Cultural and Historic Resources

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Overview

The management of cultural and historical resources has emerged as a significant consideration for all variety of developers, users of public lands, and owners of real property.  The statutes and regulations governing the subject are numerous and varied at both the state and federal levels.  Our attorneys practicing in this area are experienced, widely published and nationally recognized, which explains why our practice in this area of the law extends well beyond New Mexico's borders to other parts of the West and the nation.

Our practice includes representation of natural resources developers, railroads and others, including counsel, administrative appeals, and litigation services relating to: (1) the National Historic Preservation Act (NHPA) and its all-important Section 106 process that is triggered by any ground-disturbing activities arising on federal or Indian lands or requiring some form of federal approval, permit or license; (2) the Native American Graves Protection and Repatriation Act (NAGPRA) and its requirements concerning the protection of Native American burial grounds and associated objects; (3) the Archeological Resources Protection Act (ARPA); and (4) the range of other federal and state cultural and historical management statutes and Executive Orders governing historic properties, sacred sites, tribal consultations and related matters.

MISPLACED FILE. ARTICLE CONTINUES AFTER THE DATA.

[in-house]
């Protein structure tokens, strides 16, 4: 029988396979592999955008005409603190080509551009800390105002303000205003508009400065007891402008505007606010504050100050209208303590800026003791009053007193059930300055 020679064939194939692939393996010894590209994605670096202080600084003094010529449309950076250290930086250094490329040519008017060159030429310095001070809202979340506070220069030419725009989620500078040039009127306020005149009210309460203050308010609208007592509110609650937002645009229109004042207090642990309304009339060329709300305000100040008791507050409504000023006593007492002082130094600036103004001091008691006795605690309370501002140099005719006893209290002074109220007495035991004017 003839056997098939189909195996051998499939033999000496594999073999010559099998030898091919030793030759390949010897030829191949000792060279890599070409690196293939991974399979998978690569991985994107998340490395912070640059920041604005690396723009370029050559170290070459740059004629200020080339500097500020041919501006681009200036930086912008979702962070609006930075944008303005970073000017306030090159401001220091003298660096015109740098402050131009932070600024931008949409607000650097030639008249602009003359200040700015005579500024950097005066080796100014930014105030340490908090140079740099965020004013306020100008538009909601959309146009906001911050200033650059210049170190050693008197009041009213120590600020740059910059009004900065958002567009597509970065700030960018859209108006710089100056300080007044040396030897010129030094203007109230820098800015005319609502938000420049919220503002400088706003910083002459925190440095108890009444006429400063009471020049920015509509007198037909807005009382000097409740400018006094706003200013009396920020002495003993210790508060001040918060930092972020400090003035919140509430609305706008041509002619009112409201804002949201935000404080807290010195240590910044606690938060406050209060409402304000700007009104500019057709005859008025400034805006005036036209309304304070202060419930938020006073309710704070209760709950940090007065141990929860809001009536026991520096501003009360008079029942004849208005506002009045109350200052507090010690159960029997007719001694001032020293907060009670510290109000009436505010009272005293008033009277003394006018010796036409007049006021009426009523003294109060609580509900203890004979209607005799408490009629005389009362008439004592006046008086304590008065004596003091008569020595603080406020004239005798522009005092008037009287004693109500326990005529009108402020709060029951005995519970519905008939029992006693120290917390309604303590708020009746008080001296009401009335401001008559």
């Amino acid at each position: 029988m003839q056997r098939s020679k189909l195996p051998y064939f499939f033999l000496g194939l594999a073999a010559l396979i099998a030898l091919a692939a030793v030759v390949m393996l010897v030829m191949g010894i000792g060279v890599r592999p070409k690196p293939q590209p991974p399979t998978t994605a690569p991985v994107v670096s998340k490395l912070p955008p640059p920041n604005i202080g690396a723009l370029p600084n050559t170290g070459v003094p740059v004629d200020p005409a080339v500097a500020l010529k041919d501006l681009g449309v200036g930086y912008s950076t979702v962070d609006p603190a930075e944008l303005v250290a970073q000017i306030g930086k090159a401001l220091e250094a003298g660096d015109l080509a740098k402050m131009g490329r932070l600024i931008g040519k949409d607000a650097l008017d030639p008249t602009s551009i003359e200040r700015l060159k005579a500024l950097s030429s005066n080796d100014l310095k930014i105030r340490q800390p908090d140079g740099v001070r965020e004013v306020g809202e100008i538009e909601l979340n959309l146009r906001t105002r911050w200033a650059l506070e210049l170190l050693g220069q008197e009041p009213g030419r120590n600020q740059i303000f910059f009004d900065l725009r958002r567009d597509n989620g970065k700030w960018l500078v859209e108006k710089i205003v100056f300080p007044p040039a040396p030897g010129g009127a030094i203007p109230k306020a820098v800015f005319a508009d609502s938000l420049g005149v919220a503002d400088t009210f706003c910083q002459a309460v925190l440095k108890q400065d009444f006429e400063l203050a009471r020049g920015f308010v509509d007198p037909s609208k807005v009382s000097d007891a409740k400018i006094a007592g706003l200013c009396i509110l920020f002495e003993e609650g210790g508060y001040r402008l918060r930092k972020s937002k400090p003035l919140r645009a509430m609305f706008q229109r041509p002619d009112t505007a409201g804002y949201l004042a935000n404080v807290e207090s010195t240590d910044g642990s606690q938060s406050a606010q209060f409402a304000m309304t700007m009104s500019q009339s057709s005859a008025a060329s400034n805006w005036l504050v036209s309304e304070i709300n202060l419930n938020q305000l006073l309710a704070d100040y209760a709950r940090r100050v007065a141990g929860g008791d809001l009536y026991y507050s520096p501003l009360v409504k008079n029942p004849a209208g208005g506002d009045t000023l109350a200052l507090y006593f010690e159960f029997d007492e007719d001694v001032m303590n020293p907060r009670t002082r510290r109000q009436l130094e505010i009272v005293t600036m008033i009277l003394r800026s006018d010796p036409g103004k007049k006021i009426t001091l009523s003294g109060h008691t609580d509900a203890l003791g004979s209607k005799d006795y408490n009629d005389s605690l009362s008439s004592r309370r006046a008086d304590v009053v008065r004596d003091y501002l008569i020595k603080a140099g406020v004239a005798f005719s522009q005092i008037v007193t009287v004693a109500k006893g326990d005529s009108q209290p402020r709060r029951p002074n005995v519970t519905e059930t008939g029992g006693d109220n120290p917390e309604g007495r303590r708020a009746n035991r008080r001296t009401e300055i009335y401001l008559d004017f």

Attorneys

Experience

Our lawyers have been involved with cultural and historic resources issues since roughly 1984 in administrative and litigation proceedings and discussions with State Historic Preservation Officers, the federal Advisory Council on Historic Preservation, Indian tribes and Pueblos, and other groups.  In the mid-1980s, we represented timber interests in litigation in federal court in New Mexico involving efforts to enjoin all timber sales in New Mexico and Arizona until the United States Forest Service had undertaken a comprehensive cultural resources inventory of all national Forest system lands.  More recently, the firm has been involved in development activities on federal public lands that present land use conflicts issues between the proposed development and cultural resource and sacred site preservation.

Representative Matters

  • Represented a major uranium mining company and a group of mineral interest owners in challenging a New Mexico agency's designation of over 700 square miles of the Grants uranium belt as a "traditional cultural property" at the request of five nominating tribes and pueblos.  Sustained a challenge to the designation in State District Court and currently defending against a pending appeal in the New Mexico Court of Appeals.  See Rayellen Resources, et al. v. NM Cultural Properties Review Committee, et al., NM Court of Appeals, No. 31,064.

  • Represented an exploration company in obtaining a Mining Act permit in the vicinity of areas asserted to be a sacred site and the locus of cultural resources.

  • Counsel to Peabody Natural Resources in litigation and settlement of issues involving an archeological site near a rail spur access road serving coal facilities.

  • Transactional and litigation counsel to the Ramirez family, owners of a tract within the boundaries of the Manzano Land Grant community believed to be the locus of a 17th century Spanish industrial mining complex, including successful resolution via state court settlement and entry into an archeological resources agreement, among other instruments.

  • Represented numerous clients in permitting, environmental compliance and general advice concerning Indian lands development, National Historic Preservation Act (NHPA), Native American Graves Protection and Repatriation Act (NAGPRA), Archeological Resources Protection Act (ARPA), and New Mexico Cultural Properties Act.